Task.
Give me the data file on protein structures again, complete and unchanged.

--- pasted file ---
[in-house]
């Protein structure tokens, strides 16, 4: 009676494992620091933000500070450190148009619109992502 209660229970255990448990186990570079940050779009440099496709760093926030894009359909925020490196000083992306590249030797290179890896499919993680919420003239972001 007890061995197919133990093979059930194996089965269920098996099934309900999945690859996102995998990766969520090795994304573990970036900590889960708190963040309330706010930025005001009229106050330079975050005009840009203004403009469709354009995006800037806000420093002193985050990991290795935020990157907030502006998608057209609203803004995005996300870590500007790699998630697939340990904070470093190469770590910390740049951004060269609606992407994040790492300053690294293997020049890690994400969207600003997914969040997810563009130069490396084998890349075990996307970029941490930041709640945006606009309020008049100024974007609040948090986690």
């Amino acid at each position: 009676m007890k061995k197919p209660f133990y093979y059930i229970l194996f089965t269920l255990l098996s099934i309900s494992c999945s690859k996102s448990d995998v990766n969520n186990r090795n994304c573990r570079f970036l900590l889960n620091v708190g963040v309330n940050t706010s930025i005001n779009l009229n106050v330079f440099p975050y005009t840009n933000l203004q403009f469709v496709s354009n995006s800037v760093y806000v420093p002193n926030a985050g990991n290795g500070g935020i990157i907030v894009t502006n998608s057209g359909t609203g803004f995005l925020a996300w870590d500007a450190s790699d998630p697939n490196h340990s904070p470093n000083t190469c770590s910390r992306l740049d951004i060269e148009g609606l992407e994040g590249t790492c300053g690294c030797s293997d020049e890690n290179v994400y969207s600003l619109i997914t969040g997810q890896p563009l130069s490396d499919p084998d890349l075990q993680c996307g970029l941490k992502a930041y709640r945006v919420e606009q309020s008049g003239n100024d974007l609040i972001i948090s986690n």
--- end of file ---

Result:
[in-house]
């Protein structure tokens, strides 16, 4: 009676494992620091933000500070450190148009619109992502 209660229970255990448990186990570079940050779009440099496709760093926030894009359909925020490196000083992306590249030797290179890896499919993680919420003239972001 007890061995197919133990093979059930194996089965269920098996099934309900999945690859996102995998990766969520090795994304573990970036900590889960708190963040309330706010930025005001009229106050330079975050005009840009203004403009469709354009995006800037806000420093002193985050990991290795935020990157907030502006998608057209609203803004995005996300870590500007790699998630697939340990904070470093190469770590910390740049951004060269609606992407994040790492300053690294293997020049890690994400969207600003997914969040997810563009130069490396084998890349075990996307970029941490930041709640945006606009309020008049100024974007609040948090986690």
């Amino acid at each position: 009676m007890k061995k197919p209660f133990y093979y059930i229970l194996f089965t269920l255990l098996s099934i309900s494992c999945s690859k996102s448990d995998v990766n969520n186990r090795n994304c573990r570079f970036l900590l889960n620091v708190g963040v309330n940050t706010s930025i005001n779009l009229n106050v330079f440099p975050y005009t840009n933000l203004q403009f469709v496709s354009n995006s800037v760093y806000v420093p002193n926030a985050g990991n290795g500070g935020i990157i907030v894009t502006n998608s057209g359909t609203g803004f995005l925020a996300w870590d500007a450190s790699d998630p697939n490196h340990s904070p470093n000083t190469c770590s910390r992306l740049d951004i060269e148009g609606l992407e994040g590249t790492c300053g690294c030797s293997d020049e890690n290179v994400y969207s600003l619109i997914t969040g997810q890896p563009l130069s490396d499919p084998d890349l075990q993680c996307g970029l941490k992502a930041y709640r945006v919420e606009q309020s008049g003239n100024d974007l609040i972001i948090s986690n």